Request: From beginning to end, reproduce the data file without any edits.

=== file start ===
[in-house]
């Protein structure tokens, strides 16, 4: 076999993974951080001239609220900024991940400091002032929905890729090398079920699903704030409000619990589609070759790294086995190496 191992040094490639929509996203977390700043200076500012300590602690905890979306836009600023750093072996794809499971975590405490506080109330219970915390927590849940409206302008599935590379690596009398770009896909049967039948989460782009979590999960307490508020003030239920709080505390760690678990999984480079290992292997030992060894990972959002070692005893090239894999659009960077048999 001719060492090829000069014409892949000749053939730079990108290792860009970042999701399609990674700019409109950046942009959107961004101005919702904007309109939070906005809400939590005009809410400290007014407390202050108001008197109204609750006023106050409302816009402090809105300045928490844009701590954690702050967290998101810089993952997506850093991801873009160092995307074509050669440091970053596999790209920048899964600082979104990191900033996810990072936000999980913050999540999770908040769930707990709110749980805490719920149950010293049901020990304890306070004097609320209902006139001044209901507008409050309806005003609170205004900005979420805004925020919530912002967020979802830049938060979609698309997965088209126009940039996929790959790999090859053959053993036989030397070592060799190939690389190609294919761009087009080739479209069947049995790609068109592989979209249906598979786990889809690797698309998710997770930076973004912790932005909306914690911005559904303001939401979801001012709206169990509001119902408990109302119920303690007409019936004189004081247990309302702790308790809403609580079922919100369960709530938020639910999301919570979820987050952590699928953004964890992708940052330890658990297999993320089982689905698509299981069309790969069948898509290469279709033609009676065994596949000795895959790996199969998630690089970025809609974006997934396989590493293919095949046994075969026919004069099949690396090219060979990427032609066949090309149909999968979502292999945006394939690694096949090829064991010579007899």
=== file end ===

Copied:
[in-house]
């Protein structure tokens, strides 16, 4: 076999993974951080001239609220900024991940400091002032929905890729090398079920699903704030409000619990589609070759790294086995190496 191992040094490639929509996203977390700043200076500012300590602690905890979306836009600023750093072996794809499971975590405490506080109330219970915390927590849940409206302008599935590379690596009398770009896909049967039948989460782009979590999960307490508020003030239920709080505390760690678990999984480079290992292997030992060894990972959002070692005893090239894999659009960077048999 001719060492090829000069014409892949000749053939730079990108290792860009970042999701399609990674700019409109950046942009959107961004101005919702904007309109939070906005809400939590005009809410400290007014407390202050108001008197109204609750006023106050409302816009402090809105300045928490844009701590954690702050967290998101810089993952997506850093991801873009160092995307074509050669440091970053596999790209920048899964600082979104990191900033996810990072936000999980913050999540999770908040769930707990709110749980805490719920149950010293049901020990304890306070004097609320209902006139001044209901507008409050309806005003609170205004900005979420805004925020919530912002967020979802830049938060979609698309997965088209126009940039996929790959790999090859053959053993036989030397070592060799190939690389190609294919761009087009080739479209069947049995790609068109592989979209249906598979786990889809690797698309998710997770930076973004912790932005909306914690911005559904303001939401979801001012709206169990509001119902408990109302119920303690007409019936004189004081247990309302702790308790809403609580079922919100369960709530938020639910999301919570979820987050952590699928953004964890992708940052330890658990297999993320089982689905698509299981069309790969069948898509290469279709033609009676065994596949000795895959790996199969998630690089970025809609974006997934396989590493293919095949046994075969026919004069099949690396090219060979990427032609066949090309149909999968979502292999945006394939690694096949090829064991010579007899």